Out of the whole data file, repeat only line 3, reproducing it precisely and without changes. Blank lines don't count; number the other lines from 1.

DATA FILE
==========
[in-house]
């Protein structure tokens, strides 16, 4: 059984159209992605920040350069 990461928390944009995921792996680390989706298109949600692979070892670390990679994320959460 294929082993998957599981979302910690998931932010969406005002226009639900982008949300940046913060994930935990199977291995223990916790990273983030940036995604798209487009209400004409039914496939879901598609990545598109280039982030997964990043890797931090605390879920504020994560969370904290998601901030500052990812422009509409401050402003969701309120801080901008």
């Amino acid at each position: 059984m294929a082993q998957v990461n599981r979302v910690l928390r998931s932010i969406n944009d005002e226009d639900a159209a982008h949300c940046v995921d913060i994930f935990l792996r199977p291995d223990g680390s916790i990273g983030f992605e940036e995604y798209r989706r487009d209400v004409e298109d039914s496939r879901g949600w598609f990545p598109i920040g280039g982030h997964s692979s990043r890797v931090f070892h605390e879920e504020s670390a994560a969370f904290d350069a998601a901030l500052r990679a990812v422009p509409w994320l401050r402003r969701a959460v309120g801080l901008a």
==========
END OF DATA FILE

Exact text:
């Amino acid at each position: 059984m294929a082993q998957v990461n599981r979302v910690l928390r998931s932010i969406n944009d005002e226009d639900a159209a982008h949300c940046v995921d913060i994930f935990l792996r199977p291995d223990g680390s916790i990273g983030f992605e940036e995604y798209r989706r487009d209400v004409e298109d039914s496939r879901g949600w598609f990545p598109i920040g280039g982030h997964s692979s990043r890797v931090f070892h605390e879920e504020s670390a994560a969370f904290d350069a998601a901030l500052r990679a990812v422009p509409w994320l401050r402003r969701a959460v309120g801080l901008a």